Japan, which has held the top spot for the world's longest living citizens, is expected to be surpassed by Hong Kong in 2045, according to projections in a U.N. population report released on Thursday.

"It is notable that Japan certainly came from behind during the late 20th century and became the country with the highest levels of life expectancy and now we observe other countries in Asia with very rapid increases," John Wilmoth, director of the population division of the U.N. Department of Economic and Social Affairs, told reporters.

"World Population Prospects: the 2012 Revision" reported that Japan, which most recently held the No. 1 spot for life expectancy with citizens living to be 82.7 years on average, would change by 2045-2050.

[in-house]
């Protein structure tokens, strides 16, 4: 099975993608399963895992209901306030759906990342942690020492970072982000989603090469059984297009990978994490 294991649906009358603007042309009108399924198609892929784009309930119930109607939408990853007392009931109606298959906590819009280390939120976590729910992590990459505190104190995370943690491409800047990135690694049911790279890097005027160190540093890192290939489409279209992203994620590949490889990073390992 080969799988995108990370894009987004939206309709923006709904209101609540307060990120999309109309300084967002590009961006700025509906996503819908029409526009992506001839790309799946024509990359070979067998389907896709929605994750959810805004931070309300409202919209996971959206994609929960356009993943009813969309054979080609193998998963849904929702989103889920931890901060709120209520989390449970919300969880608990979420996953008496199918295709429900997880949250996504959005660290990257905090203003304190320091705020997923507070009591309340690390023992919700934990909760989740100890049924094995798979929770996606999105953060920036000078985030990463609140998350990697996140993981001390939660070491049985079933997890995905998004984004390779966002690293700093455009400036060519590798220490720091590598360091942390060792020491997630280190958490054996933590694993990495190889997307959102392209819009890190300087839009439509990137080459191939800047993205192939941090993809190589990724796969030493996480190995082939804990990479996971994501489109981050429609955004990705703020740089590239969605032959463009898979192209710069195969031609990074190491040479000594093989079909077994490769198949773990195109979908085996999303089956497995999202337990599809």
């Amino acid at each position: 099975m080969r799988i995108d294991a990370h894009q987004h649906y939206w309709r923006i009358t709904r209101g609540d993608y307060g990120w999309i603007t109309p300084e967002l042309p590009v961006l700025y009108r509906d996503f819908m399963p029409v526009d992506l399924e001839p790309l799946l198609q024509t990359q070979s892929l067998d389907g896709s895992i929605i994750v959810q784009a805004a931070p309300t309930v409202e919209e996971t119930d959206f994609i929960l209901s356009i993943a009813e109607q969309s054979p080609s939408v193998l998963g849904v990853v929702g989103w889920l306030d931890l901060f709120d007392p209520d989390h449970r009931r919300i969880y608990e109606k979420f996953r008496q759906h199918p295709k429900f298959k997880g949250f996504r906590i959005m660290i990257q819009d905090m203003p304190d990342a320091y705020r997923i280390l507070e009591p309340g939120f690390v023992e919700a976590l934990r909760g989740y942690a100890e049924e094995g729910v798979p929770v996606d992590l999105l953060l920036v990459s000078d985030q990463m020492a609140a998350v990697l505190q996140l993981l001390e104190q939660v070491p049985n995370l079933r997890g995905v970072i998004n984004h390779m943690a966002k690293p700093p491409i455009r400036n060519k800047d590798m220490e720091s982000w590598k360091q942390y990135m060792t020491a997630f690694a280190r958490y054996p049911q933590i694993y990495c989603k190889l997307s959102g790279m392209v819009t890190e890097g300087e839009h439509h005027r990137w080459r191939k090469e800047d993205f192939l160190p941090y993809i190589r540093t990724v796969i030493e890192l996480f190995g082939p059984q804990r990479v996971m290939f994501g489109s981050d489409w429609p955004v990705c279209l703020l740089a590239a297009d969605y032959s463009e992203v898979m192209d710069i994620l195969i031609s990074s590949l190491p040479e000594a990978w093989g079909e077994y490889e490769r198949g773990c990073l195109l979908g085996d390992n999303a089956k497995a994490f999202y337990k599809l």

During that five year period, data suggest that Hong Kong will overtake the No. 1 spot with its population expected to live to be 89. South Korea and Japan will follow with citizens in their respective countries living 88.4 years.

From 2005-2010, Hong Kong was ranked second after Japan, with its people living to be 82.4. The recent uptick in the longevity of women in Hong Kong is a factor, said Francois Pelletier, chief of population estimates and projections.

In a 2012 report by Japan's health ministry, women from Hong Kong overtook Japanese women, who had previously held the No. 1 spot for 26 years.

Even though Japan is projected to fall behind South Korea (95.5 years) and Hong Kong (94.9) in 2095, the country would still be ranked third (94.2).

Wilmoth attributed a "combination" of reasons for Japan's long-held position. Among them was the fact that as a "more egalitarian society," there were fewer differences between the rich and poor and its citizens live a "relatively healthy" lifestyle.